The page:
FIG. 4 is an enlarged sectional view showing a region around a torque converter shown in FIG. 2;

FIG. 5 is a hydraulic circuit diagram schematically showing the torque converter, a hydraulic pump and other components shown in FIG. 2;

FIG. 6 is a flowchart showing the control of ON/OFF state of a lockup clutch of the torque converter shown in FIG. 1, etc.; and

FIG. 7A, FIG. 7B and FIG. 7C are a set of explanatory views for explaining the process of the FIG. 6 flowchart.

DETAILED DESCRIPTION OF THE PREFERRED EMBODIMENT

A preferred embodiment of an outboard motor control apparatus according to the invention will now be explained with reference to the attached drawings.

FIG. 1 is an overall schematic view of an outboard motor control apparatus including a boat (hull) according to an embodiment of the invention. FIG. 2 is a sectional side view partially showing the outboard motor shown in FIG. 1 and FIG. 3 is an enlarged side view of the outboard motor.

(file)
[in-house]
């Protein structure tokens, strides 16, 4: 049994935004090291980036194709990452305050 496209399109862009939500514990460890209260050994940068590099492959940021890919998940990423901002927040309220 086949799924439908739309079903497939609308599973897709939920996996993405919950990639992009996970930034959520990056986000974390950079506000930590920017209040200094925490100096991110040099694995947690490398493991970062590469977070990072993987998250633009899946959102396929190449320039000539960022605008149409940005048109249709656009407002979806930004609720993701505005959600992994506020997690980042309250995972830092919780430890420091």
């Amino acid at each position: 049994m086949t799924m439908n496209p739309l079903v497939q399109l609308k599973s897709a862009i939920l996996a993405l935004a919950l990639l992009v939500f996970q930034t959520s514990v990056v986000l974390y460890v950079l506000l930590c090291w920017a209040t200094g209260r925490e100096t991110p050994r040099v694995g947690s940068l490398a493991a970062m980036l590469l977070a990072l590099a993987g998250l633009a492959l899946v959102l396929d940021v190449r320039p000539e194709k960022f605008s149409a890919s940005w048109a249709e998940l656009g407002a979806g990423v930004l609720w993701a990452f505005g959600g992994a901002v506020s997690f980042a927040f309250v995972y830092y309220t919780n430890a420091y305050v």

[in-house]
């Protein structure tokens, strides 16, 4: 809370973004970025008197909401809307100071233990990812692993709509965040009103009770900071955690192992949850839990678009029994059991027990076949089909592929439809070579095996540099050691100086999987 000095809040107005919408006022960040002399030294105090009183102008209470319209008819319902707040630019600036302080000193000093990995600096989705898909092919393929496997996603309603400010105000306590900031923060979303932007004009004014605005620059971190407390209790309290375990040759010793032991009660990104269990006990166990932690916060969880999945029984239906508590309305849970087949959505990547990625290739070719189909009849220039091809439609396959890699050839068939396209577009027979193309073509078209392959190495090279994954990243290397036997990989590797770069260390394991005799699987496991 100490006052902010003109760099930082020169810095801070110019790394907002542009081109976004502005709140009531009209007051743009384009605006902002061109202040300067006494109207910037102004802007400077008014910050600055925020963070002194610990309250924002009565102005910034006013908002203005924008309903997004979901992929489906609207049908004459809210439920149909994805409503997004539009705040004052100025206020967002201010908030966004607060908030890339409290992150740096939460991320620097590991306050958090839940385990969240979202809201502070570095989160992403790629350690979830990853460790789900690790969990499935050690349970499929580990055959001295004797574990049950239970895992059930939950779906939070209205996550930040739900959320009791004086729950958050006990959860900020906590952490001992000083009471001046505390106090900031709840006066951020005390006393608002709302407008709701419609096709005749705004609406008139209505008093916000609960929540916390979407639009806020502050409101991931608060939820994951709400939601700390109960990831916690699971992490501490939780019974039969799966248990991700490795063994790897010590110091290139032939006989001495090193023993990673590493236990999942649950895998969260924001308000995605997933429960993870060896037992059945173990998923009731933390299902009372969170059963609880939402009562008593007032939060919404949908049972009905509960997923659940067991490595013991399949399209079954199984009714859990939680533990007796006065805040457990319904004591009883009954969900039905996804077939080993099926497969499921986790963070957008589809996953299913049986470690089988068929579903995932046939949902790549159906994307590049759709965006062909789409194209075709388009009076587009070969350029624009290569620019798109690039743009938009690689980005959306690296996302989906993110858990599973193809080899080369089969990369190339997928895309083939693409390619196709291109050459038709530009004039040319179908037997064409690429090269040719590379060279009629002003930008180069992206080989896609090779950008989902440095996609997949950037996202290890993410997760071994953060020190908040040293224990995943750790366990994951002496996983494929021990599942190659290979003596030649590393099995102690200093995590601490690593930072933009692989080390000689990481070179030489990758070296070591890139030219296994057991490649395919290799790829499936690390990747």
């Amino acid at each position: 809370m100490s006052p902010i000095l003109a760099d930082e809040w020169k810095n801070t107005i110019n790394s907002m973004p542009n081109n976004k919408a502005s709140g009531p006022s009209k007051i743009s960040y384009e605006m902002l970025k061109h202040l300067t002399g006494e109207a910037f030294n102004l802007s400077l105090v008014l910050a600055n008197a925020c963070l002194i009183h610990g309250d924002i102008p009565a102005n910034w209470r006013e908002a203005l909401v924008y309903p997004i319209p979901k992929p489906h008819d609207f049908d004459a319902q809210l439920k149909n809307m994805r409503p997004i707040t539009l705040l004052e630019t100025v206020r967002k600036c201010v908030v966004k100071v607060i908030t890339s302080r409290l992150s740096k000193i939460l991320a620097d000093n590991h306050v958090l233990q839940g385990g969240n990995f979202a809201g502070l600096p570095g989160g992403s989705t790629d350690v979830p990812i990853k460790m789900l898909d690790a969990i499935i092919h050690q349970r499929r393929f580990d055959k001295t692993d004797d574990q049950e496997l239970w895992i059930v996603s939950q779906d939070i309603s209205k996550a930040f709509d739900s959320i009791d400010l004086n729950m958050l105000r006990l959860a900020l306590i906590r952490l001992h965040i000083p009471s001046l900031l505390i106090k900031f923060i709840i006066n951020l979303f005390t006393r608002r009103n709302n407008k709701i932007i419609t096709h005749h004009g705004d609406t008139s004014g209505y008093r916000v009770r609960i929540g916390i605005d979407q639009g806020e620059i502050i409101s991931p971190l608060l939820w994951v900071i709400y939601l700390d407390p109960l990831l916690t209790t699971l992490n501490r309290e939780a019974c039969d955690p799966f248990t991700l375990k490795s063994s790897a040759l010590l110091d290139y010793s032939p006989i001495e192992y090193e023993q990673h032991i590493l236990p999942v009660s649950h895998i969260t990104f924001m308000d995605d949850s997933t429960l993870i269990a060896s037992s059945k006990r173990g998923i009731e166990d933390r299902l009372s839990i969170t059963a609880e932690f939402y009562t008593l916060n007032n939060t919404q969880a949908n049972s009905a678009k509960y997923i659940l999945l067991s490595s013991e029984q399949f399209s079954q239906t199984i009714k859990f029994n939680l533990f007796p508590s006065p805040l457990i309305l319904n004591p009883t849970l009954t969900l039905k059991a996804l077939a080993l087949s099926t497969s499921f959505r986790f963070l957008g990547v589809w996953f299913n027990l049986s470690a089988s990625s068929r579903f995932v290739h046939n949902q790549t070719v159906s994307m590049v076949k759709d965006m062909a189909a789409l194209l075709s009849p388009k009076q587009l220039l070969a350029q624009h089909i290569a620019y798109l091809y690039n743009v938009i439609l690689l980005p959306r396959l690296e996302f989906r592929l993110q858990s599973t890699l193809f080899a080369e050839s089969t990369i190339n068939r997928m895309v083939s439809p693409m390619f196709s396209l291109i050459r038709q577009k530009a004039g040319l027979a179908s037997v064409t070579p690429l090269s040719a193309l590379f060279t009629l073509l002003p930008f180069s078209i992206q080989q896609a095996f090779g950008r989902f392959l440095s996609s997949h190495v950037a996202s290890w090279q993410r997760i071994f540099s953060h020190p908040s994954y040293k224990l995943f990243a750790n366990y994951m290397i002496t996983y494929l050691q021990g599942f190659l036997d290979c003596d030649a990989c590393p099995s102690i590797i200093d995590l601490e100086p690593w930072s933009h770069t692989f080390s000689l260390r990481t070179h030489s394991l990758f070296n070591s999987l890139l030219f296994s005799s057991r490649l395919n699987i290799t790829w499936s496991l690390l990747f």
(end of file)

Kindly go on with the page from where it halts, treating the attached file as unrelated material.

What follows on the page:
In FIGS. 1 to 3, a symbol 10 indicates an outboard motor. As illustrated, the outboard motor 10 is clamped (fastened) to the stern or transom of a boat (hull) 12.

As shown in FIG. 2, the outboard motor 10 is fastened to the boat 12 through a swivel case 14, tilting shaft 16 and stern brackets 18. The outboard motor 10 is equipped with a mount frame 20 and shaft 22. The shaft 22 is housed in the swivel case 14 to be rotatable about the vertical axis such that the outboard motor 10 can be rotated about the vertical axis relative to the boat 12. The mount frame 20 is fixed at its upper end and lower end to a frame (not shown) constituting a main body of the outboard motor 10.

An electric steering motor (actuator) 24 for operating the shaft 22 and a power tilt-trim unit 26 for regulating a tilt angle and trim angle of the outboard motor 10 relative to the boat 12 are installed near the swivel case 14. The output shaft of the steering motor 24 is connected to the upper end of the mount frame 20 via a speed reduction gear mechanism 28. Specifically, a rotational output of the steering motor 24 is transmitted to the mount frame 20 via the speed reduction gear mechanism 28, whereby the outboard motor 10 is steered about the shaft 22 as a steering axis to the right and left directions (steered about the vertical axis).